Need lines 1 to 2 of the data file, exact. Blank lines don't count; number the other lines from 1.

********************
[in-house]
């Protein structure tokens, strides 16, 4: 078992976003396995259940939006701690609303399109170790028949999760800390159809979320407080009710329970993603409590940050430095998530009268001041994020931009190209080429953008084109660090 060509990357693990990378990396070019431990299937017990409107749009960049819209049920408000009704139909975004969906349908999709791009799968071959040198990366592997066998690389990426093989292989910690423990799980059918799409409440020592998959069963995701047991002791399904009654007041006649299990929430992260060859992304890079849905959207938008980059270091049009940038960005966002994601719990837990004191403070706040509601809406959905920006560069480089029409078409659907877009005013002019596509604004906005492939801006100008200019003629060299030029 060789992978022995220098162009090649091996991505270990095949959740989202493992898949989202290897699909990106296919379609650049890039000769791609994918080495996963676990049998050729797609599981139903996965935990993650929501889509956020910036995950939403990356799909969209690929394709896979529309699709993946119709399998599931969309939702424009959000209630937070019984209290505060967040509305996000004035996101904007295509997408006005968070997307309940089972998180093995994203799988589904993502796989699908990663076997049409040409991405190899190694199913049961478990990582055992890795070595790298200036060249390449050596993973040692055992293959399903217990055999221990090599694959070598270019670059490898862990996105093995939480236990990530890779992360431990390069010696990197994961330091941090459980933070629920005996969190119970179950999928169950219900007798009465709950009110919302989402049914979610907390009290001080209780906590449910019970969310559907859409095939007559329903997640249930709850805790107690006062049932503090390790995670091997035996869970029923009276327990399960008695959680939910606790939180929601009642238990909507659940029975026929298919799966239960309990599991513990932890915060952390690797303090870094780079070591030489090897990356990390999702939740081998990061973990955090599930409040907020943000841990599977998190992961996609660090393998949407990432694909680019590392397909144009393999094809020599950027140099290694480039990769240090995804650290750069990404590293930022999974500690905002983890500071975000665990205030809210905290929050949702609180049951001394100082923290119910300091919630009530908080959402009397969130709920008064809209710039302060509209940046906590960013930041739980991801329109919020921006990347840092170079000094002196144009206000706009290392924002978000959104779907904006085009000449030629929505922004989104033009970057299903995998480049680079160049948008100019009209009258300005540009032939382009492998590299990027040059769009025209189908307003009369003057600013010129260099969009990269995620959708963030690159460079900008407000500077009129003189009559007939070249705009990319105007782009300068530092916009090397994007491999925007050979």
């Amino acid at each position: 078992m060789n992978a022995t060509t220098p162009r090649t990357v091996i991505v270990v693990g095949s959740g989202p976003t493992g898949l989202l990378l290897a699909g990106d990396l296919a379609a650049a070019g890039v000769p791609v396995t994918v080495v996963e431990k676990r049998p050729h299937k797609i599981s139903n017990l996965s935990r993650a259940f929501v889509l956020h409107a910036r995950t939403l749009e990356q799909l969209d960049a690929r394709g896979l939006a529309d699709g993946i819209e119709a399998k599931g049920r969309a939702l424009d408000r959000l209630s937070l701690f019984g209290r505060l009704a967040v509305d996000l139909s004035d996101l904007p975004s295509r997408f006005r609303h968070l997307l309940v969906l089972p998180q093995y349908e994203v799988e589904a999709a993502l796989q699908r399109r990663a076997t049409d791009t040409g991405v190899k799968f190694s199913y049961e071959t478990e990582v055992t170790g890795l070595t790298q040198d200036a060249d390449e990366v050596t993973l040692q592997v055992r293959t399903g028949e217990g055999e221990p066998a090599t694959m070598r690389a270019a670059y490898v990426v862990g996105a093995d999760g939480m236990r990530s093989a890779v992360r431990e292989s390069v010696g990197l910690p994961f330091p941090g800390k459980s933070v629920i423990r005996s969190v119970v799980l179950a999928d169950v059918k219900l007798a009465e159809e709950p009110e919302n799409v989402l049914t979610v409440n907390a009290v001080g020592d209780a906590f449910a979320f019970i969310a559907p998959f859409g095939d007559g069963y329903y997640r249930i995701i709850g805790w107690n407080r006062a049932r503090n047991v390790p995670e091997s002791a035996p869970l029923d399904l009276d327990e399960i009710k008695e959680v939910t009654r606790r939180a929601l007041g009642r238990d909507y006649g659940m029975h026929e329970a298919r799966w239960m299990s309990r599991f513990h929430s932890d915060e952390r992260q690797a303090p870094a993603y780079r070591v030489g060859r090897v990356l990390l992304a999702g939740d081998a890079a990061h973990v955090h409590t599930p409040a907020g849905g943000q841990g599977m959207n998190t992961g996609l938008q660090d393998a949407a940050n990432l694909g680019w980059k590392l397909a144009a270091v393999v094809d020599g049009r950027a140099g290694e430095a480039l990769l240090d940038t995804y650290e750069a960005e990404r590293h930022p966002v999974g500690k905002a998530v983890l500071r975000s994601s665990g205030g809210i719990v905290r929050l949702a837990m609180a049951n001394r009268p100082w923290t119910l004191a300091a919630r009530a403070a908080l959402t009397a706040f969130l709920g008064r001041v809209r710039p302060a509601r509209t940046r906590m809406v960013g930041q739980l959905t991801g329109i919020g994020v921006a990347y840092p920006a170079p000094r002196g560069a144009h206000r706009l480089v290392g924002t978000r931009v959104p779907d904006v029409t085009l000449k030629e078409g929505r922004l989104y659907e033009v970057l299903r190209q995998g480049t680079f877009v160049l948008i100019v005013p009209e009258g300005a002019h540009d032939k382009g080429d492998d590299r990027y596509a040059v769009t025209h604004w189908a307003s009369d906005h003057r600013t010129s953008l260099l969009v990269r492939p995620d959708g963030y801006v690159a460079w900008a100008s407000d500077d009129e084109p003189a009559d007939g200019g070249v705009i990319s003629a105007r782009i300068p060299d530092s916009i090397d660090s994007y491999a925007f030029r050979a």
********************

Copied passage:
[in-house]
């Protein structure tokens, strides 16, 4: 078992976003396995259940939006701690609303399109170790028949999760800390159809979320407080009710329970993603409590940050430095998530009268001041994020931009190209080429953008084109660090 060509990357693990990378990396070019431990299937017990409107749009960049819209049920408000009704139909975004969906349908999709791009799968071959040198990366592997066998690389990426093989292989910690423990799980059918799409409440020592998959069963995701047991002791399904009654007041006649299990929430992260060859992304890079849905959207938008980059270091049009940038960005966002994601719990837990004191403070706040509601809406959905920006560069480089029409078409659907877009005013002019596509604004906005492939801006100008200019003629060299030029 060789992978022995220098162009090649091996991505270990095949959740989202493992898949989202290897699909990106296919379609650049890039000769791609994918080495996963676990049998050729797609599981139903996965935990993650929501889509956020910036995950939403990356799909969209690929394709896979529309699709993946119709399998599931969309939702424009959000209630937070019984209290505060967040509305996000004035996101904007295509997408006005968070997307309940089972998180093995994203799988589904993502796989699908990663076997049409040409991405190899190694199913049961478990990582055992890795070595790298200036060249390449050596993973040692055992293959399903217990055999221990090599694959070598270019670059490898862990996105093995939480236990990530890779992360431990390069010696990197994961330091941090459980933070629920005996969190119970179950999928169950219900007798009465709950009110919302989402049914979610907390009290001080209780906590449910019970969310559907859409095939007559329903997640249930709850805790107690006062049932503090390790995670091997035996869970029923009276327990399960008695959680939910606790939180929601009642238990909507659940029975026929298919799966239960309990599991513990932890915060952390690797303090870094780079070591030489090897990356990390999702939740081998990061973990955090599930409040907020943000841990599977998190992961996609660090393998949407990432694909680019590392397909144009393999094809020599950027140099290694480039990769240090995804650290750069990404590293930022999974500690905002983890500071975000665990205030809210905290929050949702609180049951001394100082923290119910300091919630009530908080959402009397969130709920008064809209710039302060509209940046906590960013930041739980991801329109919020921006990347840092170079000094002196144009206000706009290392924002978000959104779907904006085009000449030629929505922004989104033009970057299903995998480049680079160049948008100019009209009258300005540009032939382009492998590299990027040059769009025209189908307003009369003057600013010129260099969009990269995620959708963030690159460079900008407000500077009129003189009559007939070249705009990319105007782009300068530092916009090397994007491999925007050979």